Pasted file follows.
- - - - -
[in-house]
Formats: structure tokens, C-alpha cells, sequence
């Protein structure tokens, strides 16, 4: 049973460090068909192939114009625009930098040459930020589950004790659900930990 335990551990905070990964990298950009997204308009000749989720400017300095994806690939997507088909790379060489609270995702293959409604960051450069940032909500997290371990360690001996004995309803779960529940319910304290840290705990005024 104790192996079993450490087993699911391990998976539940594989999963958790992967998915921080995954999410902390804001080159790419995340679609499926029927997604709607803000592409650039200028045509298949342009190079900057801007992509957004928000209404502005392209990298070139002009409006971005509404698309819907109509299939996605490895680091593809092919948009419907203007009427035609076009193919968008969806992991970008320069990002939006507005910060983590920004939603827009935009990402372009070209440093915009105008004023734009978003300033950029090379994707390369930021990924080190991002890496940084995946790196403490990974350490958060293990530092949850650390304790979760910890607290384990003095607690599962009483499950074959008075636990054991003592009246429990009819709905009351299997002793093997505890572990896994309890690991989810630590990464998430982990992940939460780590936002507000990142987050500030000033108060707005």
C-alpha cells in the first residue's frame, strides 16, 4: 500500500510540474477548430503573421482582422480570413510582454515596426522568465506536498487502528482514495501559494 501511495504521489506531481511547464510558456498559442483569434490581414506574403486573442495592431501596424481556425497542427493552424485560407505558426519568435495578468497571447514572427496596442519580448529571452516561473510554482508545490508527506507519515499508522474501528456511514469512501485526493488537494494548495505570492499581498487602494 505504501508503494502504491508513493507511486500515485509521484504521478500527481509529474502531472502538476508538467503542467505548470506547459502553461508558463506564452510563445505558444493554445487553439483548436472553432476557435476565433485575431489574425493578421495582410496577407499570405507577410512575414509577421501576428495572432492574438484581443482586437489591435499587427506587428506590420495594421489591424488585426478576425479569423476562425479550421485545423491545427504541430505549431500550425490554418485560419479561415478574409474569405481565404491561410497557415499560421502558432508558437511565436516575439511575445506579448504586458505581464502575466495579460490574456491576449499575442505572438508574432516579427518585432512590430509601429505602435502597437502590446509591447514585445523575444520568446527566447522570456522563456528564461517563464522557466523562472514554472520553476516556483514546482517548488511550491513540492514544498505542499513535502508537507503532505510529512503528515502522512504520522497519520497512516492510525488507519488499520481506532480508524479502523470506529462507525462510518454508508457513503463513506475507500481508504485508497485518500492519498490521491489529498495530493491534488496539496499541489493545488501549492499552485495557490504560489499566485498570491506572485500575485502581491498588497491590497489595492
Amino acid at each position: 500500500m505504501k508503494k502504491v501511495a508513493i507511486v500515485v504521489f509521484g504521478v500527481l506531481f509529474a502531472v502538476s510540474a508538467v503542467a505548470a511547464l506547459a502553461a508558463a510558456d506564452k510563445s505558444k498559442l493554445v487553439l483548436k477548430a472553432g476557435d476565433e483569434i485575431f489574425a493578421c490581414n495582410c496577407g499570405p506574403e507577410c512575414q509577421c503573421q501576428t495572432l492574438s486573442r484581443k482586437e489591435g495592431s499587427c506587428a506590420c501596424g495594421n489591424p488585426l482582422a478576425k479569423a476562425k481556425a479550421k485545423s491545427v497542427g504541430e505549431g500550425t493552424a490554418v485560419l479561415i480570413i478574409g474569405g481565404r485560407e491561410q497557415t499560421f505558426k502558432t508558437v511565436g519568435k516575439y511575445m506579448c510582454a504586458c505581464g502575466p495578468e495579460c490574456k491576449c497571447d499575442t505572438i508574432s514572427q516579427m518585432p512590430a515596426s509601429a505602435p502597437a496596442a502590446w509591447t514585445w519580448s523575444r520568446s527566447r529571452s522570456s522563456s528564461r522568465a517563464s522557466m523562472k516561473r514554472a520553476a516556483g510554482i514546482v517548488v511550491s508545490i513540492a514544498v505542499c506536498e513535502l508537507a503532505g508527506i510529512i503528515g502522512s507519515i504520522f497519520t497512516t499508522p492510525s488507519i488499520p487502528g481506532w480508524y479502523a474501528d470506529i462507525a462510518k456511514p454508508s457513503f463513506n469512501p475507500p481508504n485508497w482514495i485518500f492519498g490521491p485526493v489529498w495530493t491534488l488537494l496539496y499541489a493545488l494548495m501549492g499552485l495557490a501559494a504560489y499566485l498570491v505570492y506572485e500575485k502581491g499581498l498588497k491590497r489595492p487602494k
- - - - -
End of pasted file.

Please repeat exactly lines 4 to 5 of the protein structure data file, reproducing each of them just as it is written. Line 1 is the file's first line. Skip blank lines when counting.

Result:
C-alpha cells in the first residue's frame, strides 16, 4: 500500500510540474477548430503573421482582422480570413510582454515596426522568465506536498487502528482514495501559494 501511495504521489506531481511547464510558456498559442483569434490581414506574403486573442495592431501596424481556425497542427493552424485560407505558426519568435495578468497571447514572427496596442519580448529571452516561473510554482508545490508527506507519515499508522474501528456511514469512501485526493488537494494548495505570492499581498487602494 505504501508503494502504491508513493507511486500515485509521484504521478500527481509529474502531472502538476508538467503542467505548470506547459502553461508558463506564452510563445505558444493554445487553439483548436472553432476557435476565433485575431489574425493578421495582410496577407499570405507577410512575414509577421501576428495572432492574438484581443482586437489591435499587427506587428506590420495594421489591424488585426478576425479569423476562425479550421485545423491545427504541430505549431500550425490554418485560419479561415478574409474569405481565404491561410497557415499560421502558432508558437511565436516575439511575445506579448504586458505581464502575466495579460490574456491576449499575442505572438508574432516579427518585432512590430509601429505602435502597437502590446509591447514585445523575444520568446527566447522570456522563456528564461517563464522557466523562472514554472520553476516556483514546482517548488511550491513540492514544498505542499513535502508537507503532505510529512503528515502522512504520522497519520497512516492510525488507519488499520481506532480508524479502523470506529462507525462510518454508508457513503463513506475507500481508504485508497485518500492519498490521491489529498495530493491534488496539496499541489493545488501549492499552485495557490504560489499566485498570491506572485500575485502581491498588497491590497489595492
Amino acid at each position: 500500500m505504501k508503494k502504491v501511495a508513493i507511486v500515485v504521489f509521484g504521478v500527481l506531481f509529474a502531472v502538476s510540474a508538467v503542467a505548470a511547464l506547459a502553461a508558463a510558456d506564452k510563445s505558444k498559442l493554445v487553439l483548436k477548430a472553432g476557435d476565433e483569434i485575431f489574425a493578421c490581414n495582410c496577407g499570405p506574403e507577410c512575414q509577421c503573421q501576428t495572432l492574438s486573442r484581443k482586437e489591435g495592431s499587427c506587428a506590420c501596424g495594421n489591424p488585426l482582422a478576425k479569423a476562425k481556425a479550421k485545423s491545427v497542427g504541430e505549431g500550425t493552424a490554418v485560419l479561415i480570413i478574409g474569405g481565404r485560407e491561410q497557415t499560421f505558426k502558432t508558437v511565436g519568435k516575439y511575445m506579448c510582454a504586458c505581464g502575466p495578468e495579460c490574456k491576449c497571447d499575442t505572438i508574432s514572427q516579427m518585432p512590430a515596426s509601429a505602435p502597437a496596442a502590446w509591447t514585445w519580448s523575444r520568446s527566447r529571452s522570456s522563456s528564461r522568465a517563464s522557466m523562472k516561473r514554472a520553476a516556483g510554482i514546482v517548488v511550491s508545490i513540492a514544498v505542499c506536498e513535502l508537507a503532505g508527506i510529512i503528515g502522512s507519515i504520522f497519520t497512516t499508522p492510525s488507519i488499520p487502528g481506532w480508524y479502523a474501528d470506529i462507525a462510518k456511514p454508508s457513503f463513506n469512501p475507500p481508504n485508497w482514495i485518500f492519498g490521491p485526493v489529498w495530493t491534488l488537494l496539496y499541489a493545488l494548495m501549492g499552485l495557490a501559494a504560489y499566485l498570491v505570492y506572485e500575485k502581491g499581498l498588497k491590497r489595492p487602494k